The All-Time Gotham Baseball Team: Behind The Plate, Behind The Scenes

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As we get closer to the naming of the All-Time Gotham Baseball Team, to be announced at an upcoming event at Foley’s NY, which was named Best Baseball Bar in NY by Gotham Baseball magazine back in 2011, we do have a few selections that need to be made.

The ballot for catcher was very difficult to create; some fans will be irritated with the exclusion of Mike Piazza from the ballot, while others might be surprised that Hall of Fame catcher Bill Dickey is absent as well. Piazza was one of the great offensive players the Mets ever had, true, but Carter’s handling of the Mets pitching staff gave him the edge to our panel of experts. As for Dickey, Berra was simply a better player.

The Catchers

The rest of the ballot is even more subjective than the rest of the entire ballot, and probably will be split along fan loyalty lines, but we have been surprised by this type of voting before. In any event, we’ve allowed each ballot to have a write-in option, so if we’ve omitted any candidate for any spot, fee free to do so.

No Durocher? No Hodges? No Joe McCarthy?


The Managers

Some will say that the greatest GM in Mets history isn’t even on this list, but I’ll let the ones who think that write in his name. As for Chub Feeney, though he never actually held the title of GM for Horace Stoneham, someone had to run things while Stoneham was “in his cups”.

The GM

I figure the owner’s ballot was going to create some controversy as well. No Big Stein? The O’Malley? REALLY? Hard to argue with results. This is “pro” sports.

The Owner

Finally, ever team needs a home. Which legendary ballpark would you choose to have this legendary team play in?

And that’s that.

Please share this ballot with your baseball-loving friends!


7 thoughts on “The All-Time Gotham Baseball Team: Behind The Plate, Behind The Scenes

    Tim Reid said:
    December 30, 2012 at 3:02 pm

    The House That Ruth Built! … The Greatest Stadium since The Coliseum of Rome.

    Tim Reid said:
    December 30, 2012 at 3:30 pm

    I vote for Number 8 – Yankee Immortal Bill Dickey – the man who taught Yogi how to catch. No doubt Yogi & Campy belong at the top, too, but, for me, as great as they were, Dickey was an even better catcher & team leader. It’s much like choosing between. DiMaggio, Mantle & Mays. You can’t go wrong.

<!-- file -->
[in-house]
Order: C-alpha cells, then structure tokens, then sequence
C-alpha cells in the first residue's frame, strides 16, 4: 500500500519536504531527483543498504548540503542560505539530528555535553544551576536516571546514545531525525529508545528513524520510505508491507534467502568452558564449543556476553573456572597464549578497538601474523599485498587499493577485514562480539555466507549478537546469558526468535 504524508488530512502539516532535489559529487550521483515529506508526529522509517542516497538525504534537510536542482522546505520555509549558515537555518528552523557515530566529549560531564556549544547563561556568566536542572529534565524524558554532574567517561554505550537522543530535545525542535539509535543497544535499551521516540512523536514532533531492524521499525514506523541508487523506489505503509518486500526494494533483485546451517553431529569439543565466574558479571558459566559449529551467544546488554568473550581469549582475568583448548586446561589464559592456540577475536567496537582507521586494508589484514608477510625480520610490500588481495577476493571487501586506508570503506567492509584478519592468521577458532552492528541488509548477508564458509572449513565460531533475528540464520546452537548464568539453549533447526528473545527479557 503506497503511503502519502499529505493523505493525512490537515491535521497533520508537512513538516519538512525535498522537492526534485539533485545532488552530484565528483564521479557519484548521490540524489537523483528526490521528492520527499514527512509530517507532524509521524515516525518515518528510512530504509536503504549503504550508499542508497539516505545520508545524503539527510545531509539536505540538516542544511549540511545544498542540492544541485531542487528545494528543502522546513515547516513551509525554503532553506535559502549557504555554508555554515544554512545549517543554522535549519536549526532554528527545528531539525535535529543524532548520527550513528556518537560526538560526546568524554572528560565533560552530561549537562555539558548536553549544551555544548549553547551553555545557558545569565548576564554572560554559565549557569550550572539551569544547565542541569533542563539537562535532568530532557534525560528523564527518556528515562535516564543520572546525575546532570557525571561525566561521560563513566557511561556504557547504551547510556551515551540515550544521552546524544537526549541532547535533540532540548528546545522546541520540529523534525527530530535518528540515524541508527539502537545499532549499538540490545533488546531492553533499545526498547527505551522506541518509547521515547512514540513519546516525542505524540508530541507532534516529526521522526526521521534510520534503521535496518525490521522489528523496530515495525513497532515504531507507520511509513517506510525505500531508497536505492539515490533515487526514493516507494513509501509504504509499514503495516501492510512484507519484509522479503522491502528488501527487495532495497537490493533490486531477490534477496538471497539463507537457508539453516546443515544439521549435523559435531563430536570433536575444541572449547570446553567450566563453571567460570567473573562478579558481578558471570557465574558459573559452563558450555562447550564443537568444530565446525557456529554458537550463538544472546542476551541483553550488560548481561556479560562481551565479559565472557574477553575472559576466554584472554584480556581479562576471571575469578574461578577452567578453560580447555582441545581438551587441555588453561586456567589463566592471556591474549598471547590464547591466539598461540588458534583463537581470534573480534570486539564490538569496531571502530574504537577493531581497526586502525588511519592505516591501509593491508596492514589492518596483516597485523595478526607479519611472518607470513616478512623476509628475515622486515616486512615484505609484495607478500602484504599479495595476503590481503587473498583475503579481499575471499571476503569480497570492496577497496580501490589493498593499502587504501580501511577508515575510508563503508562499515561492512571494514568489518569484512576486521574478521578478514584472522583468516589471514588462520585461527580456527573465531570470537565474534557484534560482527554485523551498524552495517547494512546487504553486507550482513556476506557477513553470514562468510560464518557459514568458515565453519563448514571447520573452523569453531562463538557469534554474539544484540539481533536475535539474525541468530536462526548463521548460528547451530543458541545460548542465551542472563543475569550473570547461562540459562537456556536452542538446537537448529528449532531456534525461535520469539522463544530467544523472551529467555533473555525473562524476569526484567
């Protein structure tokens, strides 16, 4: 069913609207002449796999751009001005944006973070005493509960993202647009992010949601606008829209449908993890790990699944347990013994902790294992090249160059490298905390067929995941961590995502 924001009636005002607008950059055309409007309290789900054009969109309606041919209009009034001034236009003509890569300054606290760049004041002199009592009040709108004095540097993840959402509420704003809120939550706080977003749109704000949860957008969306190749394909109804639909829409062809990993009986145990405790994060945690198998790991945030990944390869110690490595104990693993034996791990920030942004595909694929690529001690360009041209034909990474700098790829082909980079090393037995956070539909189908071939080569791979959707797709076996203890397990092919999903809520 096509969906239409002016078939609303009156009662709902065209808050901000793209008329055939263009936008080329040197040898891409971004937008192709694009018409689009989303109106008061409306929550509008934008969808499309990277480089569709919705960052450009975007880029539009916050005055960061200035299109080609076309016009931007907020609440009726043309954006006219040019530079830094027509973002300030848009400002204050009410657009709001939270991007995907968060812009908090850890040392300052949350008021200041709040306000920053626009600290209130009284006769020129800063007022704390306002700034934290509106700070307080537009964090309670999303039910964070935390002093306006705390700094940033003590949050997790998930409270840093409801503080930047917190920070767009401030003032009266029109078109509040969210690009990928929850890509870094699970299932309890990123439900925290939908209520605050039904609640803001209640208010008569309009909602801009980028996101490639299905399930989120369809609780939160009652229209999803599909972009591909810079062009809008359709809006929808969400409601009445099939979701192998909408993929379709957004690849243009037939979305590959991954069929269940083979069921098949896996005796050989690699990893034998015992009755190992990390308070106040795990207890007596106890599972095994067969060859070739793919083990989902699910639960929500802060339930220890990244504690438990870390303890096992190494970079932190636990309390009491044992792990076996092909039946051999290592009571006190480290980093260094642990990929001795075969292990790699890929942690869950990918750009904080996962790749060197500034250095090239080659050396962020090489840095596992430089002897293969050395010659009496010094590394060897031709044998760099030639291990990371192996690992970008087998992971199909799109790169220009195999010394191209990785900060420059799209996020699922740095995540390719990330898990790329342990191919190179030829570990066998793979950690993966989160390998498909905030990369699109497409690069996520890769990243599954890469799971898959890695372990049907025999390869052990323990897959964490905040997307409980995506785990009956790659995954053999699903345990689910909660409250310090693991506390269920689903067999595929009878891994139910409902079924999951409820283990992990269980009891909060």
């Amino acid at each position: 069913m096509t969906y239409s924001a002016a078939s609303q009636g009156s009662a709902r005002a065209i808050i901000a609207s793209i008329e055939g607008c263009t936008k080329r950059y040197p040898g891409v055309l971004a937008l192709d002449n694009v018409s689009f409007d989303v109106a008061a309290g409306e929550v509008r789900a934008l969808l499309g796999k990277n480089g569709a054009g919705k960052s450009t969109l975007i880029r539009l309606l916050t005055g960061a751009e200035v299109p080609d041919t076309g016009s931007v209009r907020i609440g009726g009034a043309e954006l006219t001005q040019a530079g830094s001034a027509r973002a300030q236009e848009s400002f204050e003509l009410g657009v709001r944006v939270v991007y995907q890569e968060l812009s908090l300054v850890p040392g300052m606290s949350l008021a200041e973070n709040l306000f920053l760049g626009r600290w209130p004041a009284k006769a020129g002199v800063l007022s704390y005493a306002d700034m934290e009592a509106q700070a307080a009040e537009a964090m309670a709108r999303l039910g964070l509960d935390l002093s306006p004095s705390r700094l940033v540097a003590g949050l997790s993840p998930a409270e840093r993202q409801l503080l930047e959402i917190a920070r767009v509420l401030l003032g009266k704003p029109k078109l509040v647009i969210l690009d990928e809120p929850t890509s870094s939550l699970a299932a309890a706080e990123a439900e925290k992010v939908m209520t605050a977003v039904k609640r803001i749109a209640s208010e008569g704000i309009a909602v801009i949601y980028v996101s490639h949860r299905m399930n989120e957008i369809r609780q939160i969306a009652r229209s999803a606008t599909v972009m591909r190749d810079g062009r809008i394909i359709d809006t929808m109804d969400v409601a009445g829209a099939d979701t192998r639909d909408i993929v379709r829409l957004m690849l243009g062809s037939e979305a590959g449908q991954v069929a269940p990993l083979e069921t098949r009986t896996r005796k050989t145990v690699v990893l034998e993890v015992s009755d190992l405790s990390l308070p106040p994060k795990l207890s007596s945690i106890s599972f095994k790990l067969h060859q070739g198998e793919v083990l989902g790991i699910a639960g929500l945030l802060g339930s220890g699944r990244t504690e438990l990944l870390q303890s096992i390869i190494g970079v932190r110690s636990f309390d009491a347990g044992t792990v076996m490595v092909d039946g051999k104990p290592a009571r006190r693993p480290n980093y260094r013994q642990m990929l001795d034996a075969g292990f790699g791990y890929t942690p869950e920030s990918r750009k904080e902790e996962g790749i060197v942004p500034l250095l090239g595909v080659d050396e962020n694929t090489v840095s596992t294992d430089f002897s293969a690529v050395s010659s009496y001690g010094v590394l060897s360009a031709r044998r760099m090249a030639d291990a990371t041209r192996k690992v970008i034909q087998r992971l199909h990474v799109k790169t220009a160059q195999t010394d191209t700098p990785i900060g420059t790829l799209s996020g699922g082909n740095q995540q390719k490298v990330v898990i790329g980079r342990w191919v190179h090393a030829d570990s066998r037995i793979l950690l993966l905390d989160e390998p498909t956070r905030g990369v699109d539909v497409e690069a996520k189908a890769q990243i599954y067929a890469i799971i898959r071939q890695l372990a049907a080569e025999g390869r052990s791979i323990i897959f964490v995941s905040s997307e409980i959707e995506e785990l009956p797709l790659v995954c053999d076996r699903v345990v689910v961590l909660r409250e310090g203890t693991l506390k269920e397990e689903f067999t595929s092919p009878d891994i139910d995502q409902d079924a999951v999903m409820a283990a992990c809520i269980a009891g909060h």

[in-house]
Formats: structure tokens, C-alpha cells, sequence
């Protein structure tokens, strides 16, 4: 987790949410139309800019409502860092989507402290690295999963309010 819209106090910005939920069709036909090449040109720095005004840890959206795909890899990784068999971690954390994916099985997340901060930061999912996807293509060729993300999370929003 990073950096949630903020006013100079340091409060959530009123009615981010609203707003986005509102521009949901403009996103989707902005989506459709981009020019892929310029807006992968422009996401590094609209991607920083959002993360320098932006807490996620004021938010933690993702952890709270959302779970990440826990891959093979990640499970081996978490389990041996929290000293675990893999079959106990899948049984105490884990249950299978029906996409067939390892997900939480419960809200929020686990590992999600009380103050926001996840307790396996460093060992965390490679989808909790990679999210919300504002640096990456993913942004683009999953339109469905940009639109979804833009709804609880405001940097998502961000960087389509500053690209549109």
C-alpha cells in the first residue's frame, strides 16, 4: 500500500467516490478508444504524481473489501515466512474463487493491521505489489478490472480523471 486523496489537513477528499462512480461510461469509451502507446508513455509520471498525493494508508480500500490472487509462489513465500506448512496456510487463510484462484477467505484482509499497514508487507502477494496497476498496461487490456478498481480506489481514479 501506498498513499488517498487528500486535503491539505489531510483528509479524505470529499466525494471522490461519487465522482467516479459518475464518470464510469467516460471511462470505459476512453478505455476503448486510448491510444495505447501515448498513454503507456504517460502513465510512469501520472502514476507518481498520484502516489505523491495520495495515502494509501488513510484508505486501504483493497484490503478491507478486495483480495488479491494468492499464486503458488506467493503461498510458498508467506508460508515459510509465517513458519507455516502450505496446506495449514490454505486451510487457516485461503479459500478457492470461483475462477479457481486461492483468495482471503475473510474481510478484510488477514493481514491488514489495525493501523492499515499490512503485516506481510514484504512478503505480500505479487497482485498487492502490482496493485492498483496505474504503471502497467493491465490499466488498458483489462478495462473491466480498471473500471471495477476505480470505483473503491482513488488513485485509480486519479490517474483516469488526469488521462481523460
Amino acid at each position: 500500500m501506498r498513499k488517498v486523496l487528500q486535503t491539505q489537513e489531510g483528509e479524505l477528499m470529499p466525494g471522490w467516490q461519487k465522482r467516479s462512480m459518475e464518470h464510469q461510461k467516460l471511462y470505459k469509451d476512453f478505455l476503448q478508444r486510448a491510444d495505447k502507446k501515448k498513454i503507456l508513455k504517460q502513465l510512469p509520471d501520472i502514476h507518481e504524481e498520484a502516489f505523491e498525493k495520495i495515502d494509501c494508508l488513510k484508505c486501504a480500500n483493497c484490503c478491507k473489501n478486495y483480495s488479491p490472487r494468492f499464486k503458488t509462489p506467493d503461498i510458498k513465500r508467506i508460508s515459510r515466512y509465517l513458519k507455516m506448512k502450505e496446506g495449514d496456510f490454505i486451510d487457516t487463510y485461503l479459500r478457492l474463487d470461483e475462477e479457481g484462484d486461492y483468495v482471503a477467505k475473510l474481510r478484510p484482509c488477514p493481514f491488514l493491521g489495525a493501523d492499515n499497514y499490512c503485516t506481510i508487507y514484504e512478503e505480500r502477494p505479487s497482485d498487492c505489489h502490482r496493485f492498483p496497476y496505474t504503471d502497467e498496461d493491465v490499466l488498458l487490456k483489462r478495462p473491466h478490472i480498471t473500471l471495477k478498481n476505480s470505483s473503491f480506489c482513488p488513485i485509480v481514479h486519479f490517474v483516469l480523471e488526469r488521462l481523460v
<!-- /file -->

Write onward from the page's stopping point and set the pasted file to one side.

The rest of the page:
Tommy Faherty said:
      December 30, 2012 at 4:22 pm

      Great vote Tim…Dickey deserves the recognition. His name should have been listed with the.others.
      Tommy Faherty

    gored82 said:
    December 30, 2012 at 5:09 pm

    It’s ridiculous to exclude Mike Piazza from such a catcher ballot. You must consider a catcher’s entire job – defense, handlng pitchers, and hitting. Gary Carter would be Piazza’s backup on any alltime Mets team.

      Mark Healey responded:
      January 2, 2013 at 2:05 am

      Considering defense is exactly why Carter is on ballot over Piazza…clearly a better defensive player and a three-time GG award winner.

        gored82 said:
        January 3, 2013 at 12:01 am

        But Piazza wasn’t that much worse defensively and was a far greater hitter, plus he played longer and had more great seasons in NY. Very bad call to pick Carter over Piazza.

    Keven E. Barton said:
    January 19, 2013 at 9:32 am

    It is my belief the baseball writers still do not know how to handle relief pitchers/firemen/closers with regards to being a legitimate position, and as to whether the Save stat is an anomaly. When the Save rule was changed into its modern form, yes, it changed things considerably. The age of the Goose Gossage type fireman was over. But that is a separate debate. Fact is, Lee Smith was of the most fearsome pitchers opposing batters ever had the displeasure of facing. He was big, intimidating on the mound, highly effective, and one of the most dominant players at his position for at least a ten year period. He retired as the all-time Saves king, and is still ranked third on the list. He retired after the 1997 season, so it can be argued his accomplishments as a closer are withstanding the tests of time. He is one of only five closers to surpass 400 saves in a career. It is time to open up the doors to a legitimate and dominant closer of the day.

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